Mixed-race children born in 1940s and 50s were forcibly taken from Congolese mothers
'Belgium’s prime minister, Charles Michel, is to apologise on behalf of the state for the kidnapping of mixed-race children, who were torn from their Congolese mothers at the end of the colonial period.
The “métis” children, the product of relationships between settlers and local women, were forcibly taken to Belgium and fostered by Catholic orders, among other institutions, between 1959 and 1962.
The children, born in the 1940s and 50s, did not automatically receive Belgian nationality and often remained stateless. A majority of the fathers refused to acknowledge paternity of their children.
Two years ago, the Catholic church apologised for its role in the scandal, which affected about 20,000 children in the Belgian Congo, along with Burundi and Rwanda, which were governed by Belgium under a mandate from the League of Nations and the UN.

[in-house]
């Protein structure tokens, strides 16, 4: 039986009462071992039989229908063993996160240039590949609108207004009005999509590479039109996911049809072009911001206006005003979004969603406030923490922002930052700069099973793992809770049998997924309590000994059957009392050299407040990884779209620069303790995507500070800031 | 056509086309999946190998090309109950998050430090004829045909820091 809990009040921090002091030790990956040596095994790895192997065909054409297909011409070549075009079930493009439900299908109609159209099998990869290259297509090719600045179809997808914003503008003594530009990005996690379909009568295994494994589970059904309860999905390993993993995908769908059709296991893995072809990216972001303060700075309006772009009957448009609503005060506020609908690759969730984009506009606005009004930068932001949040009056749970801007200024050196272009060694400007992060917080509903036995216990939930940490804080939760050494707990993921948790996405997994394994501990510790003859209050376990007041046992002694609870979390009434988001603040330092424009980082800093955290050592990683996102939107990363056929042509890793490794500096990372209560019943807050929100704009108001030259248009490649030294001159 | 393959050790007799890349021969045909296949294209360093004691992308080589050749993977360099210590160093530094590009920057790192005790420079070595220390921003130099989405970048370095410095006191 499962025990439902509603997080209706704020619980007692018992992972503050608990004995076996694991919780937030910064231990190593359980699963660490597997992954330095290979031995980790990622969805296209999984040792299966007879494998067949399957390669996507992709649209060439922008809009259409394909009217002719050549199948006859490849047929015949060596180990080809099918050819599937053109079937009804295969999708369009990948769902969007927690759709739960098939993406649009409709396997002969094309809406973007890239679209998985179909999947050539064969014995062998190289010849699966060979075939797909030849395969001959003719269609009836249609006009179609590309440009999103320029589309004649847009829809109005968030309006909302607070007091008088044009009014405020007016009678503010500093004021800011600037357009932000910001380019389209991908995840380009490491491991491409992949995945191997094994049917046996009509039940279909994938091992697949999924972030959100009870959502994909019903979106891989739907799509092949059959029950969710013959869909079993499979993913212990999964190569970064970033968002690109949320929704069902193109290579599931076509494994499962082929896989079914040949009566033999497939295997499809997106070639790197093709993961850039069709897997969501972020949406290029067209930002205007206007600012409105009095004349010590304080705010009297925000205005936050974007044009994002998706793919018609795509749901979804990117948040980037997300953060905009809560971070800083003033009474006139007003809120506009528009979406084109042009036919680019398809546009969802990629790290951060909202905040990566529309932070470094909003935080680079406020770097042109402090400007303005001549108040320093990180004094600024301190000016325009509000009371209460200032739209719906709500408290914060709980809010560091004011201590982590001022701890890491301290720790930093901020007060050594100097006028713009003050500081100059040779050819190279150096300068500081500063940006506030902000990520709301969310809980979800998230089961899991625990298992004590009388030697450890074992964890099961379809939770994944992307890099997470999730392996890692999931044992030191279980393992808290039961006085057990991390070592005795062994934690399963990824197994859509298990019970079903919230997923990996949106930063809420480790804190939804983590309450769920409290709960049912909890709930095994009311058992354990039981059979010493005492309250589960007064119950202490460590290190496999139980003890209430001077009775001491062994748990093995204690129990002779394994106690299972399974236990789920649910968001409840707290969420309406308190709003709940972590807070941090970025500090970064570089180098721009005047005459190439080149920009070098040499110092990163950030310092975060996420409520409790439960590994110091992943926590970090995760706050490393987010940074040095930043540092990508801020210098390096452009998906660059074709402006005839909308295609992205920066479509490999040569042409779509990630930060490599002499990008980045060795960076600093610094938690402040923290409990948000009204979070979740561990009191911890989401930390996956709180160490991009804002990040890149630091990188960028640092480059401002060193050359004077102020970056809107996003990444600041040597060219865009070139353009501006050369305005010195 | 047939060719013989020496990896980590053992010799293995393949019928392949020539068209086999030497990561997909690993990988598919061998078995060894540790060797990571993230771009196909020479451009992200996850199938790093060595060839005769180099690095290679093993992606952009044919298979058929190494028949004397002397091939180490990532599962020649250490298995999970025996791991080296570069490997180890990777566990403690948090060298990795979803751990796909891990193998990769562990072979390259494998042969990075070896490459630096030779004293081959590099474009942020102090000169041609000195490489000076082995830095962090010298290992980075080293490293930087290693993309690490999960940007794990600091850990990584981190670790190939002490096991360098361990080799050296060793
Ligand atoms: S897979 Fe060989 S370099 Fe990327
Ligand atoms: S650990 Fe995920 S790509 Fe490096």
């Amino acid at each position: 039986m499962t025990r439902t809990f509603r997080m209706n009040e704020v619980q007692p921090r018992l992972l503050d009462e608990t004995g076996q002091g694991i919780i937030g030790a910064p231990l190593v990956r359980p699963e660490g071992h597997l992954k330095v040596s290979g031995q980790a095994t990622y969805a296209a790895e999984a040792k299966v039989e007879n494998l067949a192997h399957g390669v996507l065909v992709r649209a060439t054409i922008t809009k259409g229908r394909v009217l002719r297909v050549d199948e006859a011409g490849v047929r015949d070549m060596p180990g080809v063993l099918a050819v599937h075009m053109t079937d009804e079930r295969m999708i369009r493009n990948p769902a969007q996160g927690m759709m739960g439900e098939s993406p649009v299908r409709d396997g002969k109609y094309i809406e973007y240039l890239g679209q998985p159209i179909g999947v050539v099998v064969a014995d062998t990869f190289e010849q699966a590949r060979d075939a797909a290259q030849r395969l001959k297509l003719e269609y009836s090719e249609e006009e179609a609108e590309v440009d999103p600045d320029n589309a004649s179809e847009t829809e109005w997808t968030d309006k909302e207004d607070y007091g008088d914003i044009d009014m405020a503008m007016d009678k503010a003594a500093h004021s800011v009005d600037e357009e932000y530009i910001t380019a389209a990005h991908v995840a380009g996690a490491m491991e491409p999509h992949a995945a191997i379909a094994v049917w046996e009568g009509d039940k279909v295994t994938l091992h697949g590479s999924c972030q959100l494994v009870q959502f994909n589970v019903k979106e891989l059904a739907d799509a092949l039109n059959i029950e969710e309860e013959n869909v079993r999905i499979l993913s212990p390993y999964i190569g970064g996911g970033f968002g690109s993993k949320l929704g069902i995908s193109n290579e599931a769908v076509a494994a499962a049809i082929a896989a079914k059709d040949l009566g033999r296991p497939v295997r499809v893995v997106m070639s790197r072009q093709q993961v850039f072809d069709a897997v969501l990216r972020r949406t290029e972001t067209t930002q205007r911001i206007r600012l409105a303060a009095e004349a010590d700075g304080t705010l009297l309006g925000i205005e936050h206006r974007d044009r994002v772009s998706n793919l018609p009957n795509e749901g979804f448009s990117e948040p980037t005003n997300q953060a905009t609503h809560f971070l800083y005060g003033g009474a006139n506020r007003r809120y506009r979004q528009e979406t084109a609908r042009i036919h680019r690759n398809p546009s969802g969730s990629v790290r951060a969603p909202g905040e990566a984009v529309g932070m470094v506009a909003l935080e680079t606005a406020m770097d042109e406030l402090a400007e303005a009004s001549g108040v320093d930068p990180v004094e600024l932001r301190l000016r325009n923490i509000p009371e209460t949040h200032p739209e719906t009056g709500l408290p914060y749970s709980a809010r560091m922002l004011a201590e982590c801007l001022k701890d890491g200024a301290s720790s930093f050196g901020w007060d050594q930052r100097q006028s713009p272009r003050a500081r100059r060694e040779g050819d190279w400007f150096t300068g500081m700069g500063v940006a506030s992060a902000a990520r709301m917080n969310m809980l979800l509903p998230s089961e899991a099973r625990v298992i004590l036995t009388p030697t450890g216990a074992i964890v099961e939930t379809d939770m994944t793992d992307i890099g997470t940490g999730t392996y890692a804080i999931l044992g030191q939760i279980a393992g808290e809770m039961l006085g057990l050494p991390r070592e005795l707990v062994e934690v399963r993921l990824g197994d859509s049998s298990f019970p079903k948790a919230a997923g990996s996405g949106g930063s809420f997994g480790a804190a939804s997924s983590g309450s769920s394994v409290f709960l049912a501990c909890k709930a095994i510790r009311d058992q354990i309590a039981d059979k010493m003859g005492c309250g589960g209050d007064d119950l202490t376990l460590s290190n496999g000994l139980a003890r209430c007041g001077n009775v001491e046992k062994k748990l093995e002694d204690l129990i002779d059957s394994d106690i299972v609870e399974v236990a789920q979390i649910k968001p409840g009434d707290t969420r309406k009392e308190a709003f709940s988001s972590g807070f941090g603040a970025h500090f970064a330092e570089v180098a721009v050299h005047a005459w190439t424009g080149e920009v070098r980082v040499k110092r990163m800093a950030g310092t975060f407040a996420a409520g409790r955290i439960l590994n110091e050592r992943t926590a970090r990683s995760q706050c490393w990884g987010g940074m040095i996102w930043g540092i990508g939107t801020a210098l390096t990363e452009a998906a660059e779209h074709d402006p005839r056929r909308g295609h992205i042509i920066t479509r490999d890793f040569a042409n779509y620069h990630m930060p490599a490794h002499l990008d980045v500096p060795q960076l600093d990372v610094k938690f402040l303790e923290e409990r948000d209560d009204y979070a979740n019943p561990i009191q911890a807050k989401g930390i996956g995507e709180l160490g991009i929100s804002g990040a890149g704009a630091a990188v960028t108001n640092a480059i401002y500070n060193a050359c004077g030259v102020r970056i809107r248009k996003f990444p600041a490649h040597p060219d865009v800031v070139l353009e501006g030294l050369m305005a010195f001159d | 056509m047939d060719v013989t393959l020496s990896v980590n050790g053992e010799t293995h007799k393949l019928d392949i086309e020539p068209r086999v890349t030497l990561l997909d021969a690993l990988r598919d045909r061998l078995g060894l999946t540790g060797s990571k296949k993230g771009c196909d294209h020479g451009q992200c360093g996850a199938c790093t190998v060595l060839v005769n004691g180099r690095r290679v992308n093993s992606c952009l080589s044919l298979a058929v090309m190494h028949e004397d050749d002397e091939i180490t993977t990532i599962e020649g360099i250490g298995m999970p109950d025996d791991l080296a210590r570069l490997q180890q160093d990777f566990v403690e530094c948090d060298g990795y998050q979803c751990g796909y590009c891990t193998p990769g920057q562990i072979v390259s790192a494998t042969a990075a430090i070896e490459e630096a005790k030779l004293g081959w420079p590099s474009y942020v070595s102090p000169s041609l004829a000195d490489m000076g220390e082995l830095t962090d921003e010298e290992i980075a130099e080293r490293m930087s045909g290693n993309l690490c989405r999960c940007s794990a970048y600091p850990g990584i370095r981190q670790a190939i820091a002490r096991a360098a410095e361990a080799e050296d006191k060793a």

Last year, Belgian MPs voted in favour of a resolution calling on the government to help affected children find their biological parents.
Georges Kamanayo, a former cameraman with the public broadcaster VRT, who was a victim of the policy, told the Belgian newspaper De Standaard that the gesture from the prime minister would be the “ultimate recognition of an injustice”.
“We have felt like a third-rate Belgian for a long time,” he said. “In the colony, we were set apart from the white children. It was pure segregation. We tried to immerse ourselves in Belgium so we wouldn’t stand out.'
Read more: Belgium to apologise for kidnapping of children from Congo